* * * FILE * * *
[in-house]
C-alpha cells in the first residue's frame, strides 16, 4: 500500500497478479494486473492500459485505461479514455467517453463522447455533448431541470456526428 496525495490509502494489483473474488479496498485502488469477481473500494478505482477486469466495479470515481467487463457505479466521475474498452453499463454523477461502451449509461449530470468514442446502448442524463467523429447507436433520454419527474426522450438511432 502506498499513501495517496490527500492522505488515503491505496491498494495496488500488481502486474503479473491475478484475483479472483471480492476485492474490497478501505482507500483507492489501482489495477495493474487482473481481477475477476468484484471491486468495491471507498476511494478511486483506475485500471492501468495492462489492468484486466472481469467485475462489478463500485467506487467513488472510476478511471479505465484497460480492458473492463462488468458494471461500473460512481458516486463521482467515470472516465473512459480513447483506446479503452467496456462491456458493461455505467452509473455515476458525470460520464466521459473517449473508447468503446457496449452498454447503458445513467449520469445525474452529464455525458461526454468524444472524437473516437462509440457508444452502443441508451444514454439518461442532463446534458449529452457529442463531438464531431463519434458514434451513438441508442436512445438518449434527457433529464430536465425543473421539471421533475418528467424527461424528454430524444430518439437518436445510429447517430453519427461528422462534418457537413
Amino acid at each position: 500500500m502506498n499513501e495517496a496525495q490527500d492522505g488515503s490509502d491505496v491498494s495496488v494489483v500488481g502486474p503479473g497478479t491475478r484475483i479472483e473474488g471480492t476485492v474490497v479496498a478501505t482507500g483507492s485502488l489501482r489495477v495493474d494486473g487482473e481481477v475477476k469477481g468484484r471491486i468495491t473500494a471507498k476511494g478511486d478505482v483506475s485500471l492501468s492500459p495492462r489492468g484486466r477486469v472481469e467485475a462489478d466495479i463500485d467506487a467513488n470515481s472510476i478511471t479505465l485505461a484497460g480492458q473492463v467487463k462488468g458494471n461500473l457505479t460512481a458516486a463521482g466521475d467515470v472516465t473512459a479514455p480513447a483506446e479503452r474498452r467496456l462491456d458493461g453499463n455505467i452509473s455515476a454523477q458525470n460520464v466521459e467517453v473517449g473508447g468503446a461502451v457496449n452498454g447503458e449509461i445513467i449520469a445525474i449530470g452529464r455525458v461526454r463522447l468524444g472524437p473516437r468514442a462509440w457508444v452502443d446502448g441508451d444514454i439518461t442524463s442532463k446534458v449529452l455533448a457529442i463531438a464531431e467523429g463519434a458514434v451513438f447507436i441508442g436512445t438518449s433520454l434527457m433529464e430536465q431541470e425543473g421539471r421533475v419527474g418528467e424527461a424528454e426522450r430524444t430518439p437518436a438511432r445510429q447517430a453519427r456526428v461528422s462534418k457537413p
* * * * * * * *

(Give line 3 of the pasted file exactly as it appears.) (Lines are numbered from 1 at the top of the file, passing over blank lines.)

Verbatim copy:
Amino acid at each position: 500500500m502506498n499513501e495517496a496525495q490527500d492522505g488515503s490509502d491505496v491498494s495496488v494489483v500488481g502486474p503479473g497478479t491475478r484475483i479472483e473474488g471480492t476485492v474490497v479496498a478501505t482507500g483507492s485502488l489501482r489495477v495493474d494486473g487482473e481481477v475477476k469477481g468484484r471491486i468495491t473500494a471507498k476511494g478511486d478505482v483506475s485500471l492501468s492500459p495492462r489492468g484486466r477486469v472481469e467485475a462489478d466495479i463500485d467506487a467513488n470515481s472510476i478511471t479505465l485505461a484497460g480492458q473492463v467487463k462488468g458494471n461500473l457505479t460512481a458516486a463521482g466521475d467515470v472516465t473512459a479514455p480513447a483506446e479503452r474498452r467496456l462491456d458493461g453499463n455505467i452509473s455515476a454523477q458525470n460520464v466521459e467517453v473517449g473508447g468503446a461502451v457496449n452498454g447503458e449509461i445513467i449520469a445525474i449530470g452529464r455525458v461526454r463522447l468524444g472524437p473516437r468514442a462509440w457508444v452502443d446502448g441508451d444514454i439518461t442524463s442532463k446534458v449529452l455533448a457529442i463531438a464531431e467523429g463519434a458514434v451513438f447507436i441508442g436512445t438518449s433520454l434527457m433529464e430536465q431541470e425543473g421539471r421533475v419527474g418528467e424527461a424528454e426522450r430524444t430518439p437518436a438511432r445510429q447517430a453519427r456526428v461528422s462534418k457537413p